Young Mary spent a couple of years hidden away in Dunkeld during the years of the rough wooing. After H8 death it was hoped that perhaps things may have been a little better for Young Mary, but Pinkie Cleugh showed that young Mary was still in great danger, and Marie de Guise sent young Mary to Inchmaholme for a few weeks and used the Auld Alliance between Scotland and France to help with troops to give England a bloody nose, and also with trouble within Scotland as many of her nobles by this tie were in open rebellion with her.
Sending young Mary to France, guarenteed her safety, but I feel that many of Mary’s problems were because of her life in France. If she had stayed in Scotland she would have learnt how to deal with her nobles whether the outcome would have been any different is open to speculation, but I somehow think she would have perhaps met the same sorry end, but by the hand of one her own nobles, just as so many of her ancestors had before her. As it goes it’s rumoured that an assassination attempt was made on her on her wedding day to Francois.
James 2nd wife was Mary of Modena.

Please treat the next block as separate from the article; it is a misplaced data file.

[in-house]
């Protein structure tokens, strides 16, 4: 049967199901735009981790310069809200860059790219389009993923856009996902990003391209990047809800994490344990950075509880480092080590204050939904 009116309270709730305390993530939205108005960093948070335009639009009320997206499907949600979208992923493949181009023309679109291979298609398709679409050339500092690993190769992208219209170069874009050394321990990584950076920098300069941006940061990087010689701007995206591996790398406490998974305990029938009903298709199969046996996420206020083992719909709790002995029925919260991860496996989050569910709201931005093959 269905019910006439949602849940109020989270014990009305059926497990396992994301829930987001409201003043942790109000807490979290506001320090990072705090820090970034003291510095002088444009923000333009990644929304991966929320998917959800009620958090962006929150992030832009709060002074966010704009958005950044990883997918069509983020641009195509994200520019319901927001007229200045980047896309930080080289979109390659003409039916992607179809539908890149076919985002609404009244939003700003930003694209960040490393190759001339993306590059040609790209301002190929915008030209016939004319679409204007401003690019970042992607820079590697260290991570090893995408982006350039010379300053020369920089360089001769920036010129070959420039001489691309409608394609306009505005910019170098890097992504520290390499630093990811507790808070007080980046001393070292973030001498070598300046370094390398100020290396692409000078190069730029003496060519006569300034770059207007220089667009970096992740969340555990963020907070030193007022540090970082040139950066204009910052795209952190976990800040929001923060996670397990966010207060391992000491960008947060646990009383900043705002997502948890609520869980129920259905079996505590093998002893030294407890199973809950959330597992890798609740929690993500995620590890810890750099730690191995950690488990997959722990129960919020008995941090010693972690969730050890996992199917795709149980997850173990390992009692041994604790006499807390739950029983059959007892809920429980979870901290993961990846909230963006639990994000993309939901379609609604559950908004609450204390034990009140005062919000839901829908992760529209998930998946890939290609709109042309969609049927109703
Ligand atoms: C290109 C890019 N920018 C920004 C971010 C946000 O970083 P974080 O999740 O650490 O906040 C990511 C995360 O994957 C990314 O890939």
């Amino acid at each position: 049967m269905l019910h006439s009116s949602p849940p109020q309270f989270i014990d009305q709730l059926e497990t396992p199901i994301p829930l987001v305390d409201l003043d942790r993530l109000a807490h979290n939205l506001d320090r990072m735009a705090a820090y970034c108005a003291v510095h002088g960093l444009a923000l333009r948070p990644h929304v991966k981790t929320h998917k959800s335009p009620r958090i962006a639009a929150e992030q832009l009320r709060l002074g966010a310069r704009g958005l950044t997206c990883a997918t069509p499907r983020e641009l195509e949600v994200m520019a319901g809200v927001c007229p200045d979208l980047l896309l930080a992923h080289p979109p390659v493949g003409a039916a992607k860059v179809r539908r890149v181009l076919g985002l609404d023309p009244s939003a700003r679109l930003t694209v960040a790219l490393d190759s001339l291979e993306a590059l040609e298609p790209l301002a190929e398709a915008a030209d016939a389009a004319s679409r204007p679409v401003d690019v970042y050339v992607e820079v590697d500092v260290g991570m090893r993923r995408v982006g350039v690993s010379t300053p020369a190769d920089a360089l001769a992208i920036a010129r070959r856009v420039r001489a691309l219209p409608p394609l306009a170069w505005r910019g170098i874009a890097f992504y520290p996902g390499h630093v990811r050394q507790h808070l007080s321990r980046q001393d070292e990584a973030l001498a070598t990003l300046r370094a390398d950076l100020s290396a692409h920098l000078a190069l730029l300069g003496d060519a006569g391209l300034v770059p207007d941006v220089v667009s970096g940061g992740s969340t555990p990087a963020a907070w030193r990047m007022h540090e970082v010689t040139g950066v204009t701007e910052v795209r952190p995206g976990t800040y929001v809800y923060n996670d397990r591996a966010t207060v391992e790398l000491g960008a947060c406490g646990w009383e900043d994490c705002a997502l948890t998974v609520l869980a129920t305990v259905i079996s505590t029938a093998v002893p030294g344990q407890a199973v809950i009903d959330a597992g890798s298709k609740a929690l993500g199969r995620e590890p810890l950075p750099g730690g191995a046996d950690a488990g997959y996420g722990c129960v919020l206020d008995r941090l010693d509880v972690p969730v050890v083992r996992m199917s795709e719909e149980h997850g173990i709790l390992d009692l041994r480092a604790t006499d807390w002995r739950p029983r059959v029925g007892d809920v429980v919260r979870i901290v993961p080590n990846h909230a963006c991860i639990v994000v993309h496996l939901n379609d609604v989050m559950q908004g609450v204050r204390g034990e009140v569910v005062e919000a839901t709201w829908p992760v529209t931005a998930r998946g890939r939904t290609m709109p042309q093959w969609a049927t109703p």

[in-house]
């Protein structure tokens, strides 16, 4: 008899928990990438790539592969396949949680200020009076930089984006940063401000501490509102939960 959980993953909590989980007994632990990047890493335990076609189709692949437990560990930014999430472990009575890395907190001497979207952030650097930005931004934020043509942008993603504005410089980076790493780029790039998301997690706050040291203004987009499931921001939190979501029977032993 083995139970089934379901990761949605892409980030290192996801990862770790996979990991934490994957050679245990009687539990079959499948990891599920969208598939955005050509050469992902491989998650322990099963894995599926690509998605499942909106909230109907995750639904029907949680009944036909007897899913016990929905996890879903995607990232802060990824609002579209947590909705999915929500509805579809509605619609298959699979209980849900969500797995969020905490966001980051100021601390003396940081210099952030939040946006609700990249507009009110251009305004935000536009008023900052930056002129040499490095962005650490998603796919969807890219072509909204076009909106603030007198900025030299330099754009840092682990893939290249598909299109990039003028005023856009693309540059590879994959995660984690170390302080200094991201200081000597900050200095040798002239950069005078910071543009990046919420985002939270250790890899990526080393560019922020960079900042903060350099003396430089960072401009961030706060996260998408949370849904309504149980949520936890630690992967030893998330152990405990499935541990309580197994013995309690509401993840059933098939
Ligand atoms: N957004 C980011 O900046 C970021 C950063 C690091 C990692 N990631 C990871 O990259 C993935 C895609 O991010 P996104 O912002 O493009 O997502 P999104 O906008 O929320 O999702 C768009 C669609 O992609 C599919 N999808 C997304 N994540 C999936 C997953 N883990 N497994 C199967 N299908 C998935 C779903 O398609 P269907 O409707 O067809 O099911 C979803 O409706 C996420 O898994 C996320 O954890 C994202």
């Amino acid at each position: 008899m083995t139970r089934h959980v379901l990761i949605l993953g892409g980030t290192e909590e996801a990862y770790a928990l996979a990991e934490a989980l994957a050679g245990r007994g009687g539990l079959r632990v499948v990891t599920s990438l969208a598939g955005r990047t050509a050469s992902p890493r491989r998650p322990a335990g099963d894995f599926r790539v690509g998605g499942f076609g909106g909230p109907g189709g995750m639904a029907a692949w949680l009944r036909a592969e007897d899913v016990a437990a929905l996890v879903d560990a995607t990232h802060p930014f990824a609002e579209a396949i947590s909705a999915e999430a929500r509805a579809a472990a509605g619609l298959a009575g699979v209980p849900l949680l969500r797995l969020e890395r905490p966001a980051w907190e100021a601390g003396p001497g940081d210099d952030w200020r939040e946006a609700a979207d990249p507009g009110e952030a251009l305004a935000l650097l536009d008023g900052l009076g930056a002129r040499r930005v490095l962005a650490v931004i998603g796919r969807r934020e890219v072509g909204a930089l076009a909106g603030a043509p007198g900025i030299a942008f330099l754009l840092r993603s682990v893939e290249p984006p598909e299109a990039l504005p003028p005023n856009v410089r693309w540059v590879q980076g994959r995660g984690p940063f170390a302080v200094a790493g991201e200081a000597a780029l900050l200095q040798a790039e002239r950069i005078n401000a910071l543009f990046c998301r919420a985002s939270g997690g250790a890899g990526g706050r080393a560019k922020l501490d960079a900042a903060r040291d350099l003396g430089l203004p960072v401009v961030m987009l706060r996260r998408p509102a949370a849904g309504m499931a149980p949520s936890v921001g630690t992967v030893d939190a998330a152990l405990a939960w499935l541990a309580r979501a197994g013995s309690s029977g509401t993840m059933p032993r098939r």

Yes, I do know all Mary of Modena, typo sorry, late night sleepy eyes, thanks for spotting. I completely agree, it is possible, but with all of the dangers, Marie de Guise could hardly take that chance. The powerful Guise factions and policies of Catherine de Medici and their struggle with the supporters of Navarre probably did not make France a great place, but of course the young Princess Mary was protected and molly coddled from all that. King James as a lad in Scotland escaped a few close calls, attempts at assassination, changes of regent, by murder or otherwise, so he certainly learned to trust nobody, save his tutor, who although strict was respected by James. It’s little wonder James was his own man but cautious. It was probably lucky that he was not present when his father was murdered, removed and kept safe. Like his mother James was a scholar, unlike his mother his intelligence, as in common sense, not academic achievements, overcame his heart. Having said that he did gallently sail to Denmark to bring his bride, Anne back after an aborted storm, only to encounter one on the way home. He also enjoyed the company of those whose science was on the edge, more investigation into witchcraft than was healthy and attributed his ship almost sinking to the same. The infamous Berwick witch trials followed and we all know the personal interest James had in the subject, from a scholar point of view and a personal belief. He was involved in the questioning and later in his reign he also expressed doubts in a number of cases. It’s actually a wonder any of their royal descendants were sain, let alone the few who have suffered from mental illness. I know George iii was not mad, but some other relatives have had mental illness.